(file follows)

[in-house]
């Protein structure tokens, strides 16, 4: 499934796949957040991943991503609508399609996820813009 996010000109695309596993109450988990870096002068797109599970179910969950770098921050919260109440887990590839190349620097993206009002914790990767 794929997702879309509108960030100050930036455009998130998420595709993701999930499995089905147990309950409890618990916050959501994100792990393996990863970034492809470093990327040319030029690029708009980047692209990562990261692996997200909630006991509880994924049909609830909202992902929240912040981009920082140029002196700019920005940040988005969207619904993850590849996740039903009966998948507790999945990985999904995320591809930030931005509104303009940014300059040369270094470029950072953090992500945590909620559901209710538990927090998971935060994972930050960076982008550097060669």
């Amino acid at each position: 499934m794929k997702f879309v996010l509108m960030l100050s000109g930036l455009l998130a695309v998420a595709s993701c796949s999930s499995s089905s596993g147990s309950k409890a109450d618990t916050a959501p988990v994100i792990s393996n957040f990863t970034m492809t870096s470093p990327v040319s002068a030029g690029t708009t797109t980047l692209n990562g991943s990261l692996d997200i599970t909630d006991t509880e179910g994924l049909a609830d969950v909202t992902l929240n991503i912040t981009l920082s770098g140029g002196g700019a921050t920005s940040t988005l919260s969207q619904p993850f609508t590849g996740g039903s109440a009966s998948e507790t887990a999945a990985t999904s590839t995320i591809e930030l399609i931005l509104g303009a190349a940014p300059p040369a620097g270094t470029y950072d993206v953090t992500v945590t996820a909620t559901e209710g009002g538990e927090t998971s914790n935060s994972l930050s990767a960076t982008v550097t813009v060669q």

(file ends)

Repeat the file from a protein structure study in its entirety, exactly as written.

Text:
[in-house]
């Protein structure tokens, strides 16, 4: 499934796949957040991943991503609508399609996820813009 996010000109695309596993109450988990870096002068797109599970179910969950770098921050919260109440887990590839190349620097993206009002914790990767 794929997702879309509108960030100050930036455009998130998420595709993701999930499995089905147990309950409890618990916050959501994100792990393996990863970034492809470093990327040319030029690029708009980047692209990562990261692996997200909630006991509880994924049909609830909202992902929240912040981009920082140029002196700019920005940040988005969207619904993850590849996740039903009966998948507790999945990985999904995320591809930030931005509104303009940014300059040369270094470029950072953090992500945590909620559901209710538990927090998971935060994972930050960076982008550097060669």
């Amino acid at each position: 499934m794929k997702f879309v996010l509108m960030l100050s000109g930036l455009l998130a695309v998420a595709s993701c796949s999930s499995s089905s596993g147990s309950k409890a109450d618990t916050a959501p988990v994100i792990s393996n957040f990863t970034m492809t870096s470093p990327v040319s002068a030029g690029t708009t797109t980047l692209n990562g991943s990261l692996d997200i599970t909630d006991t509880e179910g994924l049909a609830d969950v909202t992902l929240n991503i912040t981009l920082s770098g140029g002196g700019a921050t920005s940040t988005l919260s969207q619904p993850f609508t590849g996740g039903s109440a009966s998948e507790t887990a999945a990985t999904s590839t995320i591809e930030l399609i931005l509104g303009a190349a940014p300059p040369a620097g270094t470029y950072d993206v953090t992500v945590t996820a909620t559901e209710g009002g538990e927090t998971s914790n935060s994972l930050s990767a960076t982008v550097t813009v060669q």